Author: With property sales historically at their lowest levels during winter, it’s clear seasonal weather patterns influence the real estate market.
The peak selling periods in real estate are generally late summer and early autumn from February to April and then the spring months of October to November. During these periods the number of homes sold can be up to 20 per cent greater than the winter or holiday months.
What is the effect on sales?
This difference is often evident at home opens, which serve as good indicators of seasonal market activity. In warmer months people are more likely to do inspections, while in winter the cooler conditions and shorter days tend to keep people indoors more.
Despite less sales in winter, the average time taken to sell a property does not vary a great deal from season to season. Fewer sales in winter are generally the result of fewer property listings.
Buyers who are serious about looking for a new home don’t tend to be too concerned about the weather, but interestingly those who decide to buy a home in winter do so after visiting fewer homes.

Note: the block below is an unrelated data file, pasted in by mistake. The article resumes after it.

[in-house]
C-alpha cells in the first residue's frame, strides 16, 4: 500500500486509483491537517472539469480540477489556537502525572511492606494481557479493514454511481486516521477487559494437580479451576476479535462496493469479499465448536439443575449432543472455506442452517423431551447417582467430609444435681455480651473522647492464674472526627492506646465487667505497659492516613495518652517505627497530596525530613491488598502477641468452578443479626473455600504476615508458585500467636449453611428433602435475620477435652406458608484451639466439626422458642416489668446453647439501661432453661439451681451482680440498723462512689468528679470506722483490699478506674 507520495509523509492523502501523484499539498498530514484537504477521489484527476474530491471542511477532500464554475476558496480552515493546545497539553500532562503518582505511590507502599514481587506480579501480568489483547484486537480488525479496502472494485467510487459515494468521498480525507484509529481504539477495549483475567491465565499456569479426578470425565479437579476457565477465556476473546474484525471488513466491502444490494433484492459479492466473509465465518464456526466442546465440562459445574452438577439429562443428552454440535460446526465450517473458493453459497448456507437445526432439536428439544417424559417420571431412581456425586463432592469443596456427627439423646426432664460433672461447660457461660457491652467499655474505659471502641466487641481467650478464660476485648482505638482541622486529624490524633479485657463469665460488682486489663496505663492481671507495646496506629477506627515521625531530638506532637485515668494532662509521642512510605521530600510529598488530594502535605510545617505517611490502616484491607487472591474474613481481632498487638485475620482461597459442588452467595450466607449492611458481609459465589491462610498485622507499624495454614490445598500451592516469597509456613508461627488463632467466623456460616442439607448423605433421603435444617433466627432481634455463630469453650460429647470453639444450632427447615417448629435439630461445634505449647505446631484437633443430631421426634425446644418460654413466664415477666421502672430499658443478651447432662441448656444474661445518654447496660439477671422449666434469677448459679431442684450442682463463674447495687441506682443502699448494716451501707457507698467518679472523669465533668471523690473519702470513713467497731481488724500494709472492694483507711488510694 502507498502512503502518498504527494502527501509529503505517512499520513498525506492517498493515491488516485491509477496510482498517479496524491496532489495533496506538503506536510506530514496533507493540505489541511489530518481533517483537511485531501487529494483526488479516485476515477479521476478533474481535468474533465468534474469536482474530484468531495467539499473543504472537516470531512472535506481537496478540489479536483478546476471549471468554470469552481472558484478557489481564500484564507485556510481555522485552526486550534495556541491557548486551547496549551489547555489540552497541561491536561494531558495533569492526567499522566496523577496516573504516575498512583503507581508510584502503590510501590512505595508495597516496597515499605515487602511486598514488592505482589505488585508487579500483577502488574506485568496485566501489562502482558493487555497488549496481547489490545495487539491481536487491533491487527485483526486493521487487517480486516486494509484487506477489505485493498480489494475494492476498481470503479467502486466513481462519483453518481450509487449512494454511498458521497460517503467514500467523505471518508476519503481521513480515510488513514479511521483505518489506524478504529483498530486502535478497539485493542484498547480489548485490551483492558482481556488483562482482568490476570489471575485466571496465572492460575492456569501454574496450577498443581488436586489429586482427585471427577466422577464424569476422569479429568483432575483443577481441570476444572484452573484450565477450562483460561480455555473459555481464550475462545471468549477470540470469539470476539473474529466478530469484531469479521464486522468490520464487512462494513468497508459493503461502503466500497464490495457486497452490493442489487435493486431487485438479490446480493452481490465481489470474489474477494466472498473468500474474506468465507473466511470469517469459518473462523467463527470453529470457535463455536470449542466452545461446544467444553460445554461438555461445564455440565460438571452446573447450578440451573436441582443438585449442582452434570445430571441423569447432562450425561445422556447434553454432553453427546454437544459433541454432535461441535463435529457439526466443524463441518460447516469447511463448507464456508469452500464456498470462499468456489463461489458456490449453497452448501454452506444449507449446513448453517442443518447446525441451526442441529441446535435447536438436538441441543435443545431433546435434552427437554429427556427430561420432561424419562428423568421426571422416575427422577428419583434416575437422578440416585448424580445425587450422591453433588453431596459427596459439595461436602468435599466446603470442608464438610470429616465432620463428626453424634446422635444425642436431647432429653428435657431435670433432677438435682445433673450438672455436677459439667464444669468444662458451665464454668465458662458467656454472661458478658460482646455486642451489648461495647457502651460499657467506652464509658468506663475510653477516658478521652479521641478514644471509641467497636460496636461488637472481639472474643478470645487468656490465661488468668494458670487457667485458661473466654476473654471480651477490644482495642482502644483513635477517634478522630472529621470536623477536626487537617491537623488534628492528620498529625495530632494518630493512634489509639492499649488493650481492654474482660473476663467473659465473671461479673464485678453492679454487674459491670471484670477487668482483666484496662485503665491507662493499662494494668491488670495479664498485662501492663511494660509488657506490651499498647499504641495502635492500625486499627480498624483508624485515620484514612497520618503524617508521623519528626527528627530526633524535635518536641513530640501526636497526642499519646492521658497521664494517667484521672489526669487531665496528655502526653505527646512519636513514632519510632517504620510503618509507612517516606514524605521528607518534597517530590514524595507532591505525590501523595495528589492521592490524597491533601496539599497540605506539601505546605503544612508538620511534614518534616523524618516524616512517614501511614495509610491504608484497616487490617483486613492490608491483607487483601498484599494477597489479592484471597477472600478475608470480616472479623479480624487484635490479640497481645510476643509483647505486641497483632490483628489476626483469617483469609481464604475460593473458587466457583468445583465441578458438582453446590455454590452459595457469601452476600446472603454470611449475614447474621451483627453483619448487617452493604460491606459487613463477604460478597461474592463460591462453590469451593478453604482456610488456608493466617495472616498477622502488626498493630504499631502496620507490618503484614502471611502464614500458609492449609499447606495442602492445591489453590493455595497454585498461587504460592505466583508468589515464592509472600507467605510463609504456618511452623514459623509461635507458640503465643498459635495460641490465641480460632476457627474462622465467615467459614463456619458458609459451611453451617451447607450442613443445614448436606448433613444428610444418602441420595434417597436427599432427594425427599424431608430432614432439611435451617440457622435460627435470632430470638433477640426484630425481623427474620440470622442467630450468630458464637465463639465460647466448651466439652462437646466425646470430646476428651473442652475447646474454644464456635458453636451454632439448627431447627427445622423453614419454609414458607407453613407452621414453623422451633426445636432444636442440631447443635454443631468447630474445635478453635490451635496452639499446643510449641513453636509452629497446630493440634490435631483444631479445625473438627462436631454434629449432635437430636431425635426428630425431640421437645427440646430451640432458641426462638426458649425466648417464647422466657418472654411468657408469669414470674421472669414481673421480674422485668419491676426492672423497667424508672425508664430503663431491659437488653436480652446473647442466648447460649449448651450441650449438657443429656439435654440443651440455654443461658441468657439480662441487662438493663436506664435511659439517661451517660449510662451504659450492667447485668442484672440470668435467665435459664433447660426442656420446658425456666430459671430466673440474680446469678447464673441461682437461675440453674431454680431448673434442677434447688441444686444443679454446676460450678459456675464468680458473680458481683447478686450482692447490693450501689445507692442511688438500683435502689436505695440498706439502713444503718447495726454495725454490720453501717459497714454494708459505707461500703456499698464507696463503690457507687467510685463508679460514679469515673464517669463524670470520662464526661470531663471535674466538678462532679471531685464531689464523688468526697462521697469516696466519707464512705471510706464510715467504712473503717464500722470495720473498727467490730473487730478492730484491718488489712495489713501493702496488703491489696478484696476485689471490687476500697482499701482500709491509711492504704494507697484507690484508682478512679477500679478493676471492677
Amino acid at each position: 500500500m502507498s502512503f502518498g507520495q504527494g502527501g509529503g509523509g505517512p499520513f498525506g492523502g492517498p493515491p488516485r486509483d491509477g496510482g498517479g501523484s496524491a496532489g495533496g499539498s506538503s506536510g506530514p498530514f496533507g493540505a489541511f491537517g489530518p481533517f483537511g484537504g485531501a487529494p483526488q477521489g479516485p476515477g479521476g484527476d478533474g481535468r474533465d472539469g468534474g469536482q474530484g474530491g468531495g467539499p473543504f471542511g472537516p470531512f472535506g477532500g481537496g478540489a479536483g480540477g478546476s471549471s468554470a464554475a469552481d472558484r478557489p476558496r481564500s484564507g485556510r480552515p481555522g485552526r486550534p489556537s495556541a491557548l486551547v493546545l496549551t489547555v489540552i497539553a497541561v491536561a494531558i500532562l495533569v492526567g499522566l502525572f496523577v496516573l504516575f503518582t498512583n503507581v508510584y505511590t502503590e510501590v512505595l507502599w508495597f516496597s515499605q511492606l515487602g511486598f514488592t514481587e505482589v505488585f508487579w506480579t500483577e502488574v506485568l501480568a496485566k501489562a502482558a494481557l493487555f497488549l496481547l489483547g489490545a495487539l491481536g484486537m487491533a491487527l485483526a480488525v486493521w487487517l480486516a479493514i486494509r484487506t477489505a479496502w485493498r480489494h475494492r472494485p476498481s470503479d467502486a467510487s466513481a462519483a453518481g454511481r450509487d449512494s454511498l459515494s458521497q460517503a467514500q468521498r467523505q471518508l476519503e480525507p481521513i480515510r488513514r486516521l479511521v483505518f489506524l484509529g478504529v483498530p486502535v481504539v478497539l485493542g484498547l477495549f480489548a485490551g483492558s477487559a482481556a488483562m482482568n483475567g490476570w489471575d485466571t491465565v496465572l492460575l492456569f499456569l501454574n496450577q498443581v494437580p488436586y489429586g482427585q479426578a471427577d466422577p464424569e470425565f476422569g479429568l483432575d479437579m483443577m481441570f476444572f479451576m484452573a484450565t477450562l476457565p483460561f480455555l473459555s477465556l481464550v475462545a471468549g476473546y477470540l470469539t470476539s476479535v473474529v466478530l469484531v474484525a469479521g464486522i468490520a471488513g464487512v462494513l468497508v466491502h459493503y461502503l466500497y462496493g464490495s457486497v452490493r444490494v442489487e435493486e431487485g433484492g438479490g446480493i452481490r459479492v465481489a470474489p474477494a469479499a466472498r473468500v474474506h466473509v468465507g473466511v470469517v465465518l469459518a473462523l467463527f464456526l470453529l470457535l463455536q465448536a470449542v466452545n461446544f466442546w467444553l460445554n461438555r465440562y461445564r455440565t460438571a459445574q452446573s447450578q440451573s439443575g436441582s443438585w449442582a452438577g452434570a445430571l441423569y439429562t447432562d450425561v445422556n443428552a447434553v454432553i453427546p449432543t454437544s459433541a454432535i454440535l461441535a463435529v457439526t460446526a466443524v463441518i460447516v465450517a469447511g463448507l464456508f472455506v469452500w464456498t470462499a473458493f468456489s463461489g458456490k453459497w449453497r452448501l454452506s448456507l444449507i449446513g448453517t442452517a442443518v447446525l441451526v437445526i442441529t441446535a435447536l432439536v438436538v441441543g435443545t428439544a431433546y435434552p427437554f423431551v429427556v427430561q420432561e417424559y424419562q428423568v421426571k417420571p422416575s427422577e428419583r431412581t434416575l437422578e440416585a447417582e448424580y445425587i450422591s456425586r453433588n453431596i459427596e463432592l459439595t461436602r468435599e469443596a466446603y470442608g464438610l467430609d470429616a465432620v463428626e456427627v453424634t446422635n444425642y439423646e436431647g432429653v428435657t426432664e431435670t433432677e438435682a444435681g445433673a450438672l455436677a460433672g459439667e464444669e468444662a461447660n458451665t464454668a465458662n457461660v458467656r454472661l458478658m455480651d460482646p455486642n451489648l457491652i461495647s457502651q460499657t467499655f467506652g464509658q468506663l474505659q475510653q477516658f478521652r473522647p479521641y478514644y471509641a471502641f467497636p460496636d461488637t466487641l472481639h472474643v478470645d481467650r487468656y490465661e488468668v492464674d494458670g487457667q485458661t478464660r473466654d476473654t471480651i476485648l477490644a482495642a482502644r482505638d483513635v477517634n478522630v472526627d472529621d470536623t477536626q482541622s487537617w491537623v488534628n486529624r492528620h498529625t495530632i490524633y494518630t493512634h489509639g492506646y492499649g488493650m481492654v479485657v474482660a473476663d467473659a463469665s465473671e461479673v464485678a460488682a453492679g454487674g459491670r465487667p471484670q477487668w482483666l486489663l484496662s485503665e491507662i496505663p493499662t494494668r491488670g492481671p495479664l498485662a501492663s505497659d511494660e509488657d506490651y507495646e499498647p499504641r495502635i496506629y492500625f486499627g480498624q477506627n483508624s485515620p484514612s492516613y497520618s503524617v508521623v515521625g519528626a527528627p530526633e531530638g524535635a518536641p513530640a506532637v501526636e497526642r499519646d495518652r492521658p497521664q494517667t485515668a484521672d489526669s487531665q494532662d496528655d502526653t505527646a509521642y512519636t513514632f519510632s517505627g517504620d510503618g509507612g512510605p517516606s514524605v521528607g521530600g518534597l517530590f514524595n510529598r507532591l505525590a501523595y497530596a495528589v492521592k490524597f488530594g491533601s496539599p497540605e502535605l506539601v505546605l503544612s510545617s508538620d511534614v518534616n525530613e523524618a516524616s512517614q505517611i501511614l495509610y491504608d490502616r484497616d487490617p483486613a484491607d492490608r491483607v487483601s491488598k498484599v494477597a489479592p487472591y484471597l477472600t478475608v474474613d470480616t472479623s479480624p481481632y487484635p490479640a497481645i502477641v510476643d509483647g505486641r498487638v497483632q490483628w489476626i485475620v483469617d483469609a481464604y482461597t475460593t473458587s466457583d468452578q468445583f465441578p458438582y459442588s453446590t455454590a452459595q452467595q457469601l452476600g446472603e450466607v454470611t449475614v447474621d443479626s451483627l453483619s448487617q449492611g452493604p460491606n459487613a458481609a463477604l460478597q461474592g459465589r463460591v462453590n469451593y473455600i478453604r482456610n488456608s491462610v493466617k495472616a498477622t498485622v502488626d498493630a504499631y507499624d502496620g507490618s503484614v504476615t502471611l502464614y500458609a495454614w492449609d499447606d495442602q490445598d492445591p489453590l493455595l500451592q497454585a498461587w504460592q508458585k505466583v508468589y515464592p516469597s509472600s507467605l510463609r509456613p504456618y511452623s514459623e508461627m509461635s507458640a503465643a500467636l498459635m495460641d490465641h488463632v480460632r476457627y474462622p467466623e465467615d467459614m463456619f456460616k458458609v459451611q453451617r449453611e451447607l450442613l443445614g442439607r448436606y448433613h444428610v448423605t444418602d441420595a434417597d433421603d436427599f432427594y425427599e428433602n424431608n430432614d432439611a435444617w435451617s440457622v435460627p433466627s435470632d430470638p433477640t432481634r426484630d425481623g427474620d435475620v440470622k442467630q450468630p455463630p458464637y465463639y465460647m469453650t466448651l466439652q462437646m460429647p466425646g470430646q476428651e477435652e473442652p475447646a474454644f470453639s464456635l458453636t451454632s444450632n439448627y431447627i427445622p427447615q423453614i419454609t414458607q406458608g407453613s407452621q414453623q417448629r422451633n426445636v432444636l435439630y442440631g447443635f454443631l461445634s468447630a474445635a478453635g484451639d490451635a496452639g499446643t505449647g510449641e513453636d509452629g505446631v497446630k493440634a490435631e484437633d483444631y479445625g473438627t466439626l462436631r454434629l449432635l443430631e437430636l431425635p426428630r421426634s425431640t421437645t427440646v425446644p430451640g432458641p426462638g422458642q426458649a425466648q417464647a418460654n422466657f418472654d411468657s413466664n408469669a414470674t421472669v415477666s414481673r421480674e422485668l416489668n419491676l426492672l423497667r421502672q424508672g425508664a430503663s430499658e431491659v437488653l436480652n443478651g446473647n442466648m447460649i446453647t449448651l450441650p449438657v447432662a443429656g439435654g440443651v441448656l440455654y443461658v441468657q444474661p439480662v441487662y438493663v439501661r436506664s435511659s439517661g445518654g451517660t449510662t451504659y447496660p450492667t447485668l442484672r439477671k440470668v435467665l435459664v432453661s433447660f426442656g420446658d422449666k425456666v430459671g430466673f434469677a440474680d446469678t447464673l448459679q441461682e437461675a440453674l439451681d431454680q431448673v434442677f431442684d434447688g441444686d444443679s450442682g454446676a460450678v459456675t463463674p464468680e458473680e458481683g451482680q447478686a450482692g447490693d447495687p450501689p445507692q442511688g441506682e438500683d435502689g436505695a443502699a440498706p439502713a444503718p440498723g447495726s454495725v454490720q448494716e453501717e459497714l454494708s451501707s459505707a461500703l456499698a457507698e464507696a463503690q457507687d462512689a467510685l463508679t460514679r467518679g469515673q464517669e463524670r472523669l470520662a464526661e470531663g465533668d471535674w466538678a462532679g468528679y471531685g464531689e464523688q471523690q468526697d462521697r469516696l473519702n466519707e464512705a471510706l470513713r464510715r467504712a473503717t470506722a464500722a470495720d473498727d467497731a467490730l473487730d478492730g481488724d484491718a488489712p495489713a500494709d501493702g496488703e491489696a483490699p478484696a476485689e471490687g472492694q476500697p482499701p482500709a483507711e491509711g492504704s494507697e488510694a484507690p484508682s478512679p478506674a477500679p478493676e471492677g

Adapt with the change of seasons
It’s important to adapt selling strategies accordingly with the change of season. Advertising for instance, becomes a more significant selling tool in the winter months for attracting serious buyers.
If it is cold and wet on the day of a home open, take sensible steps to keep the place warm, dry, well lit and welcoming. Have a stand for umbrellas by the front door and a decent mat to keep the floors tidy.
From a buyer’s perspective, a wet and windy day is a great opportunity to see how the home holds up, potentially exposing any faults with roofs and gutters or inadequate storm water drainage. Such a day might also help a prospective buyer understand the home’s heating requirements.
The winter months in particular present a great opportunity for astute, organised buyers to find an affordable home and negotiate a good deal on price while the market is quieter.